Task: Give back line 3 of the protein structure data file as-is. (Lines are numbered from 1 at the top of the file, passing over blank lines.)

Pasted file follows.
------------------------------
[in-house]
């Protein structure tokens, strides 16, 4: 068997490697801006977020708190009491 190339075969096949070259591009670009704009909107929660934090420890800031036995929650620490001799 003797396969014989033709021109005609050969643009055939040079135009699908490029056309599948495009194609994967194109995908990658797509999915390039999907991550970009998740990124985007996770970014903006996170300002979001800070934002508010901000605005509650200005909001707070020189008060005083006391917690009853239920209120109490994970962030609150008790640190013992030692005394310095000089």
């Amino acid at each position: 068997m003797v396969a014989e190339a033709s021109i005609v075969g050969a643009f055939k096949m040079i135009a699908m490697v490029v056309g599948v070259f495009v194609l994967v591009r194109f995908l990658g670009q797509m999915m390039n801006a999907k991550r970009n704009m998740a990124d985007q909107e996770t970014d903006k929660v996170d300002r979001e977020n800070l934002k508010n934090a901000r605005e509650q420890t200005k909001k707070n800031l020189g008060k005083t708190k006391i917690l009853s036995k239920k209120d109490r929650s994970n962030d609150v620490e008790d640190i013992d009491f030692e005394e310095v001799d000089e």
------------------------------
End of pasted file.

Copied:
């Amino acid at each position: 068997m003797v396969a014989e190339a033709s021109i005609v075969g050969a643009f055939k096949m040079i135009a699908m490697v490029v056309g599948v070259f495009v194609l994967v591009r194109f995908l990658g670009q797509m999915m390039n801006a999907k991550r970009n704009m998740a990124d985007q909107e996770t970014d903006k929660v996170d300002r979001e977020n800070l934002k508010n934090a901000r605005e509650q420890t200005k909001k707070n800031l020189g008060k005083t708190k006391i917690l009853s036995k239920k209120d109490r929650s994970n962030d609150v620490e008790d640190i013992d009491f030692e005394e310095v001799d000089e």